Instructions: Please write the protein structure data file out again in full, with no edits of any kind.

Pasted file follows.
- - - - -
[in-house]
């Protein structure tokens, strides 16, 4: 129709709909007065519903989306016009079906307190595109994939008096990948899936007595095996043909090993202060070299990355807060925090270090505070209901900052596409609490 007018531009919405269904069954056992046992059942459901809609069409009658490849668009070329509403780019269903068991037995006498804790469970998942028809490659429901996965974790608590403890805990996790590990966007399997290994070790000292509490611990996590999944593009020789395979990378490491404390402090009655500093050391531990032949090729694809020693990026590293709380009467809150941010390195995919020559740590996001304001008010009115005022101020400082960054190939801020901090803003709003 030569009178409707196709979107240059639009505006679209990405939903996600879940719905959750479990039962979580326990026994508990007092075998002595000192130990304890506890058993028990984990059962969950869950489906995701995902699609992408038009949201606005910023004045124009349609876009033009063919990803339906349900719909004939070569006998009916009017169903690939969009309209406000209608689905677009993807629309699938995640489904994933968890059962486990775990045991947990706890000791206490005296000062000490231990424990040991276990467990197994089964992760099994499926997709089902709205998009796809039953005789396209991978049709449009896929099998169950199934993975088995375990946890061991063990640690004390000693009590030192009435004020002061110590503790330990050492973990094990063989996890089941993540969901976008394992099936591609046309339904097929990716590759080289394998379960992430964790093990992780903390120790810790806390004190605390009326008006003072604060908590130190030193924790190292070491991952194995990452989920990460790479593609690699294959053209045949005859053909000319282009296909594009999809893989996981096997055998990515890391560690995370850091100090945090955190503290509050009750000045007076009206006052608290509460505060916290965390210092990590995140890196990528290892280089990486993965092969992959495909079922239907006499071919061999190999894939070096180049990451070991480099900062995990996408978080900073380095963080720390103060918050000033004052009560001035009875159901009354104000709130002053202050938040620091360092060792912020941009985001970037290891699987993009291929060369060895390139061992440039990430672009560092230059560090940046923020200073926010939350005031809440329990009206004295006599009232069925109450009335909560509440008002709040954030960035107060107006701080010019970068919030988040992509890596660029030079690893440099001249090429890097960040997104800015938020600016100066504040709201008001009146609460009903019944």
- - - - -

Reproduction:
[in-house]
């Protein structure tokens, strides 16, 4: 129709709909007065519903989306016009079906307190595109994939008096990948899936007595095996043909090993202060070299990355807060925090270090505070209901900052596409609490 007018531009919405269904069954056992046992059942459901809609069409009658490849668009070329509403780019269903068991037995006498804790469970998942028809490659429901996965974790608590403890805990996790590990966007399997290994070790000292509490611990996590999944593009020789395979990378490491404390402090009655500093050391531990032949090729694809020693990026590293709380009467809150941010390195995919020559740590996001304001008010009115005022101020400082960054190939801020901090803003709003 030569009178409707196709979107240059639009505006679209990405939903996600879940719905959750479990039962979580326990026994508990007092075998002595000192130990304890506890058993028990984990059962969950869950489906995701995902699609992408038009949201606005910023004045124009349609876009033009063919990803339906349900719909004939070569006998009916009017169903690939969009309209406000209608689905677009993807629309699938995640489904994933968890059962486990775990045991947990706890000791206490005296000062000490231990424990040991276990467990197994089964992760099994499926997709089902709205998009796809039953005789396209991978049709449009896929099998169950199934993975088995375990946890061991063990640690004390000693009590030192009435004020002061110590503790330990050492973990094990063989996890089941993540969901976008394992099936591609046309339904097929990716590759080289394998379960992430964790093990992780903390120790810790806390004190605390009326008006003072604060908590130190030193924790190292070491991952194995990452989920990460790479593609690699294959053209045949005859053909000319282009296909594009999809893989996981096997055998990515890391560690995370850091100090945090955190503290509050009750000045007076009206006052608290509460505060916290965390210092990590995140890196990528290892280089990486993965092969992959495909079922239907006499071919061999190999894939070096180049990451070991480099900062995990996408978080900073380095963080720390103060918050000033004052009560001035009875159901009354104000709130002053202050938040620091360092060792912020941009985001970037290891699987993009291929060369060895390139061992440039990430672009560092230059560090940046923020200073926010939350005031809440329990009206004295006599009232069925109450009335909560509440008002709040954030960035107060107006701080010019970068919030988040992509890596660029030079690893440099001249090429890097960040997104800015938020600016100066504040709201008001009146609460009903019944």